Tablespaces specify only the database storage locations, not the logical database structure, or database schema. For instance, different objects in the same schema may have different underlying tablespaces. Similarly, a tablespace may service segments for more than one schema.
By using tablespaces, an administrator can control the disk layout of an installation. A common use of tablespaces is to optimize performance. For example, a heavily used index can be placed on a fast SCSI disk. On the other hand, a database table which contains archived data that is rarely accessed could be stored on a less expensive but slower IDE disk.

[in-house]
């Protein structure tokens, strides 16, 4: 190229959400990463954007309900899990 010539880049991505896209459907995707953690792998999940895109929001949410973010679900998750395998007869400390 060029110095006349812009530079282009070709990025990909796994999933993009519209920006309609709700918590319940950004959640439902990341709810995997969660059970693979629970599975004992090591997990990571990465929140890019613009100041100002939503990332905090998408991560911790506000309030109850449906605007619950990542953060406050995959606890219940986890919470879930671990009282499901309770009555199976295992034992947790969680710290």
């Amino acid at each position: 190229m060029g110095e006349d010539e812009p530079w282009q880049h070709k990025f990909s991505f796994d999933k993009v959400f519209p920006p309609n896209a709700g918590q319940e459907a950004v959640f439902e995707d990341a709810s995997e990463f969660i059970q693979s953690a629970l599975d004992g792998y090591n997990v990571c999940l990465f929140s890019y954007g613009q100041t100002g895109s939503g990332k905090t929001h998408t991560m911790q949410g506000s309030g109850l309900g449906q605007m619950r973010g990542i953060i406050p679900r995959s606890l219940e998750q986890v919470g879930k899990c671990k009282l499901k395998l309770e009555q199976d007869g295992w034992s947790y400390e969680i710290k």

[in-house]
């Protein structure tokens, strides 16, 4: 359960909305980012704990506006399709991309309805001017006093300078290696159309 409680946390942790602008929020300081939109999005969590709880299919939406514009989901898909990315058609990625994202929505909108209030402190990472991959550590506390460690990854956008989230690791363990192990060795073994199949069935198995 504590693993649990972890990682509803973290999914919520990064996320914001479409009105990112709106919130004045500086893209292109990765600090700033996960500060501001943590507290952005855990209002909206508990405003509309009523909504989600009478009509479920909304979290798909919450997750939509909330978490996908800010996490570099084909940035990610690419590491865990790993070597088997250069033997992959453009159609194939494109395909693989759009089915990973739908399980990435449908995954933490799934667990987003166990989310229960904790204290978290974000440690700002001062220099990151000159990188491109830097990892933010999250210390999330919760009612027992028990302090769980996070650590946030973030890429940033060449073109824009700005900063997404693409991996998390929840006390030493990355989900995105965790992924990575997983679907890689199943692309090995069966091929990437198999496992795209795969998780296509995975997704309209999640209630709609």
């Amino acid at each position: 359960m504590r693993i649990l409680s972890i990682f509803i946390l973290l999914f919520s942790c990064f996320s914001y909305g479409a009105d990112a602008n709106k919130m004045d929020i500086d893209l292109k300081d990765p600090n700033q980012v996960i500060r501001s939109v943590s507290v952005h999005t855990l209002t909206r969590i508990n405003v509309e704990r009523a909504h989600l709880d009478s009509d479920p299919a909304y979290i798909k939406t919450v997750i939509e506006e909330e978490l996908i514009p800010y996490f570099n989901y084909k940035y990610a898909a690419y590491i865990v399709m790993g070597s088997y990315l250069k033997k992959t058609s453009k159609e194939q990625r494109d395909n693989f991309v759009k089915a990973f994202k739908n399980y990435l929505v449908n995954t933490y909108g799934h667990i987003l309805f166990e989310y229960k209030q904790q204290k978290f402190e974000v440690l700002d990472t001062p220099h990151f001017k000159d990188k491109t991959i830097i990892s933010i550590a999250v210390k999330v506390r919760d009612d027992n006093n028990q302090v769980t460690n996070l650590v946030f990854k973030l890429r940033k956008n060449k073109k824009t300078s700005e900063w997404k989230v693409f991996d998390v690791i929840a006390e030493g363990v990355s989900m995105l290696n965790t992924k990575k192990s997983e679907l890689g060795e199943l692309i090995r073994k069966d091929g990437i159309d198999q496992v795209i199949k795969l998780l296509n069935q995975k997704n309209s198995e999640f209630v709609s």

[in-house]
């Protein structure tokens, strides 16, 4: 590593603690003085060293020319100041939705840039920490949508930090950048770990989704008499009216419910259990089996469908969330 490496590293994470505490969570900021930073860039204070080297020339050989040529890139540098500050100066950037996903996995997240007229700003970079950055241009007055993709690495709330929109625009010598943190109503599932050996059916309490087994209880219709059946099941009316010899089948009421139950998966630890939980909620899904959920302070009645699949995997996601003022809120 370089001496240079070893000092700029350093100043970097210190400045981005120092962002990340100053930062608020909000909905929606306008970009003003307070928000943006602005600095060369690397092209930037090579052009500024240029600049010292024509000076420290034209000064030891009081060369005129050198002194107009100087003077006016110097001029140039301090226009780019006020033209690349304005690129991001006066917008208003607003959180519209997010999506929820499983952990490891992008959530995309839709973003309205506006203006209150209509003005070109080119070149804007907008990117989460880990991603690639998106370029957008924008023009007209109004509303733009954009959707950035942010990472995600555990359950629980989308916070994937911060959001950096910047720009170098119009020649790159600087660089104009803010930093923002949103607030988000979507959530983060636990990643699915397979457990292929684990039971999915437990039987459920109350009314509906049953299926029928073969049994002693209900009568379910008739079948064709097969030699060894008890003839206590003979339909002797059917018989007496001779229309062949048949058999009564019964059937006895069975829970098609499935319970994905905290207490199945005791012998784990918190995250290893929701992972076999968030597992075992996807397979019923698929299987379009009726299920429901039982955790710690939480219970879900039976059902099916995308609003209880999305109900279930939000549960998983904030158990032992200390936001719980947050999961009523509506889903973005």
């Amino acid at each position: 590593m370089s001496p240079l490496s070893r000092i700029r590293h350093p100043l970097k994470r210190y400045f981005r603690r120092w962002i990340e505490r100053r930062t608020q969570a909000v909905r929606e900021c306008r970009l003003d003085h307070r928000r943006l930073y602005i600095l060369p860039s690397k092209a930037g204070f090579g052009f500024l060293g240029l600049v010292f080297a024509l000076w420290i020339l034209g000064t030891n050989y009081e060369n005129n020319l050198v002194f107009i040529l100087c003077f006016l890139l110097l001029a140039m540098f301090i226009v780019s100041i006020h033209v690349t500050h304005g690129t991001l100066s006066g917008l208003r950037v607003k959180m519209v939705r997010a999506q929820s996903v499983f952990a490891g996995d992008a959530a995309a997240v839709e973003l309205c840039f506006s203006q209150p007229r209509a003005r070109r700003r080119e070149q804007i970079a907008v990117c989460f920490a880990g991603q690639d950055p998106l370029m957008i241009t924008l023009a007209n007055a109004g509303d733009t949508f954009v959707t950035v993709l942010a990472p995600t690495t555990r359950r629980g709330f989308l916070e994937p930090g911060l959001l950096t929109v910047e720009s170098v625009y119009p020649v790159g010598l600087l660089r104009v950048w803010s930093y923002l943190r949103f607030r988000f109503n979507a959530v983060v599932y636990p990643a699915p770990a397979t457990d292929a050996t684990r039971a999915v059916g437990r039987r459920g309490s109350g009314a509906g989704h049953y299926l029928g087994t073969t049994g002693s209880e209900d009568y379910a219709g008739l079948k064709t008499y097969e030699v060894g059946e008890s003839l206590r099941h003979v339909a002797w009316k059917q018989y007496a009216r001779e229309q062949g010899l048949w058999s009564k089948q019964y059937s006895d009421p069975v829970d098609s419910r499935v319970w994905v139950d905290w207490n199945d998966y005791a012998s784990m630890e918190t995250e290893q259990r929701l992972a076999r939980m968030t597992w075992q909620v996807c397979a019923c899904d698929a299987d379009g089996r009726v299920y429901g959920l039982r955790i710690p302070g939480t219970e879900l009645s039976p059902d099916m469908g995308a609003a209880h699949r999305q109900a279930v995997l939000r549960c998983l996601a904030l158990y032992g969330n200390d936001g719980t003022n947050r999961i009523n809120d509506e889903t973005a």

While it is common for tablespaces to store their data in a filesystem file, some DBMS allow tablespaces to be configured directly over operating system device entries, called raw devices, providing better performance by avoiding the OS filesystem overheads.
Oracle stores data logically in tablespaces and physically in datafiles associated with the corresponding tablespace.